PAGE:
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    Do you complain too much? (or not enough?)


    Michael Cunningham, Ph.D., a psychologist at the University of Louisville, observes that humans' taste for complaining probably evolved from our ancestors' way of crying out a warning when something threatened the tribe. "We mammals are a squealing species. We talk about things that bother us as a way of getting help or seeking a posse to mount a counterattack," says Cunningham. True, we no longer have to buddy up in the face of menacing saber-toothed tigers, but venting our everyday grievances to receptive listeners (a.k.a. expressive complaining) helps us feel validated and supported. Says my friend Tracy, mother of two daughters: "All the moms in our playgroup complain a lot. Venting helps us to feel less alone and less guilty about our frustrations as our kids go through the terrible twos."

    Complaining can do more than just connect you to others in the same boat. A complaint can be a tool for what Kowalski calls impression management, or shaping how people perceive us. When a coworker moans about how she's too busy and always has dozens of projects on her plate, she is employing a subset of expressive complaining. She might be trying to convince her audience that she is important and valued at work.

    People with healthy self-esteem are more likely than others to register instrumental complaints, according to Kowalski's research. This is probably because they are confident that their grievances are legitimate and they believe that kvetching could make a difference. For some people, speaking out against whatever bothers them is a way of asserting I matter!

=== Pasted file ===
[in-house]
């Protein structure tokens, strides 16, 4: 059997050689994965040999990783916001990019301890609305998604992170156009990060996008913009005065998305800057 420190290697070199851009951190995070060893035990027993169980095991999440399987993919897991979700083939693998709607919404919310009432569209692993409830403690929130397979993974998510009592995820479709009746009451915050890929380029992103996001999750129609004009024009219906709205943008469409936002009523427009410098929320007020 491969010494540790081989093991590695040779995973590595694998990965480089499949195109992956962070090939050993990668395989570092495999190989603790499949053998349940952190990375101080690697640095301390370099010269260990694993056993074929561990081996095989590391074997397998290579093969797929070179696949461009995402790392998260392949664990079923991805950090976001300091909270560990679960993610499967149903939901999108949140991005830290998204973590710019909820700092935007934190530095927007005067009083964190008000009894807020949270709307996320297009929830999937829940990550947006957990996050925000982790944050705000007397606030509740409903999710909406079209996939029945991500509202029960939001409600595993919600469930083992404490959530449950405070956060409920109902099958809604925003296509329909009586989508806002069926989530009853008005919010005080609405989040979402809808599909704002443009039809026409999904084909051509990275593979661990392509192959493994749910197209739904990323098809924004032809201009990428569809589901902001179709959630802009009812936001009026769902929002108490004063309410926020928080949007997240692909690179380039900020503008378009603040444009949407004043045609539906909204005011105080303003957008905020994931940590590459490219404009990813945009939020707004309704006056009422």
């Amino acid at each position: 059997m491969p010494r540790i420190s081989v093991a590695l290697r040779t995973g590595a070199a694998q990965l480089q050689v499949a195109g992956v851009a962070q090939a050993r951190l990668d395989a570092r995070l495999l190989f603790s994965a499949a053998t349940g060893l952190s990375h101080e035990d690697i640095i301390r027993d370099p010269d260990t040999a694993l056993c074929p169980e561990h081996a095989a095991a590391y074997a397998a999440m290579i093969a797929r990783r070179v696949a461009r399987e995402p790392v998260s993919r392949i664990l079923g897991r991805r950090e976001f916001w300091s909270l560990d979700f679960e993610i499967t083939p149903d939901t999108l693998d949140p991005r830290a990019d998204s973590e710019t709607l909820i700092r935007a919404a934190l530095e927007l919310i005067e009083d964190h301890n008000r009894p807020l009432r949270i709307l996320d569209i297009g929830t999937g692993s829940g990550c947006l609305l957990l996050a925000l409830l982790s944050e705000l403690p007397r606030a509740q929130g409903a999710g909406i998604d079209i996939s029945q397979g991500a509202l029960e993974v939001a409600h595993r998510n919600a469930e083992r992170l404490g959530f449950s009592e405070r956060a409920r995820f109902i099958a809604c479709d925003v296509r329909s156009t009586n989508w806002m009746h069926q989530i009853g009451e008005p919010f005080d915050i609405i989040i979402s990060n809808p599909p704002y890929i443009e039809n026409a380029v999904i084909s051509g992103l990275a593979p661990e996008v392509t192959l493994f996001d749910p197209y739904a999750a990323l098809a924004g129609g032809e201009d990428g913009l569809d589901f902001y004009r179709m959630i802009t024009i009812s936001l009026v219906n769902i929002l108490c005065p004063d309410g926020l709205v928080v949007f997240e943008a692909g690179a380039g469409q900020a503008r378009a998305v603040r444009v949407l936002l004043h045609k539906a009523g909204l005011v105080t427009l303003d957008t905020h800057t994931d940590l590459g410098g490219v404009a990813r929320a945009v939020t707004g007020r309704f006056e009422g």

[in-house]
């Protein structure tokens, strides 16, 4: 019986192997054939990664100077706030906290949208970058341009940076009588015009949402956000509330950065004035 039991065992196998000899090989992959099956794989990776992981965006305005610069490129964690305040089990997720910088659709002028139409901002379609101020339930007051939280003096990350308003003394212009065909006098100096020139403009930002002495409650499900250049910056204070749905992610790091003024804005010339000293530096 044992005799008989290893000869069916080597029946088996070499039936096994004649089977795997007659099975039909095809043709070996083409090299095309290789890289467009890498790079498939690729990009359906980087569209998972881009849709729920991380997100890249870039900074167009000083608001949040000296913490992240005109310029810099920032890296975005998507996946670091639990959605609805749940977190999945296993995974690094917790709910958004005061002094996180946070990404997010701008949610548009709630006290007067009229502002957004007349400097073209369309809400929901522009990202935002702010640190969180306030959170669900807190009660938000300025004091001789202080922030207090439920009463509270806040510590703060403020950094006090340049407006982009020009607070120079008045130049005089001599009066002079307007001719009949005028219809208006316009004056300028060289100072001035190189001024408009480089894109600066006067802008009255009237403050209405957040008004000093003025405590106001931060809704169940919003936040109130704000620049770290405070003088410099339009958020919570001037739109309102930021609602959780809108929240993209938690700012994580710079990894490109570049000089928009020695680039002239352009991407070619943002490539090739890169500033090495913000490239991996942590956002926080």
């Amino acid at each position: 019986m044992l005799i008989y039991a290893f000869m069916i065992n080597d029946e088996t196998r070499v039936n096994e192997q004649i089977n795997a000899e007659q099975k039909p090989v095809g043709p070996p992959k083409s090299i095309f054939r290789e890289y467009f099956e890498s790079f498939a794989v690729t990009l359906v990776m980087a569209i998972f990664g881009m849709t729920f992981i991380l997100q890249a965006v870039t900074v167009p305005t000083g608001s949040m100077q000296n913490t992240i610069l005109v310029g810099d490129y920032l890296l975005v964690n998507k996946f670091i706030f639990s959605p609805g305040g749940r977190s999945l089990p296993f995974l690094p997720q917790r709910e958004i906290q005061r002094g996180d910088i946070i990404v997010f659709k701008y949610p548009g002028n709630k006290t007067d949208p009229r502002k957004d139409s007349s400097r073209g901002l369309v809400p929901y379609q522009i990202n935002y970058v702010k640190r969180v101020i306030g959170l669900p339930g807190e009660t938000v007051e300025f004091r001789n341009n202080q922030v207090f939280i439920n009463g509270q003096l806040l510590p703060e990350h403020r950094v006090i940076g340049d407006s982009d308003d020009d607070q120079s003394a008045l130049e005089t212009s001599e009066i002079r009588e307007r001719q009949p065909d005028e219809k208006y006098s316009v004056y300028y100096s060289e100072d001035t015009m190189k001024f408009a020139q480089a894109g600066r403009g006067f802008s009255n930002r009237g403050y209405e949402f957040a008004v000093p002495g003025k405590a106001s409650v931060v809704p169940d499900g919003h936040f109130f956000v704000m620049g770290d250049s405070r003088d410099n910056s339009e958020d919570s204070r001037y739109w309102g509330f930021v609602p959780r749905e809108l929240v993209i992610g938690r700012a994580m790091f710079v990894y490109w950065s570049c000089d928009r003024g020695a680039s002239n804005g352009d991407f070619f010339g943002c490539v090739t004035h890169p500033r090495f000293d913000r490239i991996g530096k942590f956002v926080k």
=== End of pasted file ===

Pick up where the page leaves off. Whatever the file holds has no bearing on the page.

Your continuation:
Cunningham believes that society gives women-stereotyped as the more sensitive, talkative, and easily offended gender-more permission to engage in the expressive brand of complaining. On the other hand, groups that are traditionally male, such as the military and blue-collar professions, encourage men to suck it up. "There's an ethic of never complain, never explain," he says.

    Kowalski sees it differently-based on her research, she characterizes complaining as a gender-blind activity. But even she acknowledges sex differences in the area of pet peeves, a very narrow subset of expressive complaints. In a study, she asked subjects to write down as many personal annoyances as they could come up with. Women jotted down nearly four times as many as the men did. "Women tend to be more likely to freak out about small things," she observes. "On the other hand, not a single man said, ‘I can't stand it when she leaves the toilet seat down.'"

    There may also be a difference in male-versus-female complaint goals, which in turn might explain why men favor the instrumental brand and women prefer the expressive. "If a wife comes home and complains about her work for 15 minutes, her husband might ask, ‘Why don't you quit?'" says Deborah Tannen, Ph.D., author of You Just Don't Understand: Women and Men in Conversation. "This will probably upset the wife, who might well respond, ‘But I like my job!'" Tannen believes women tend to complain in a ritualistic way, as a means of bonding, whereas men usually don't.

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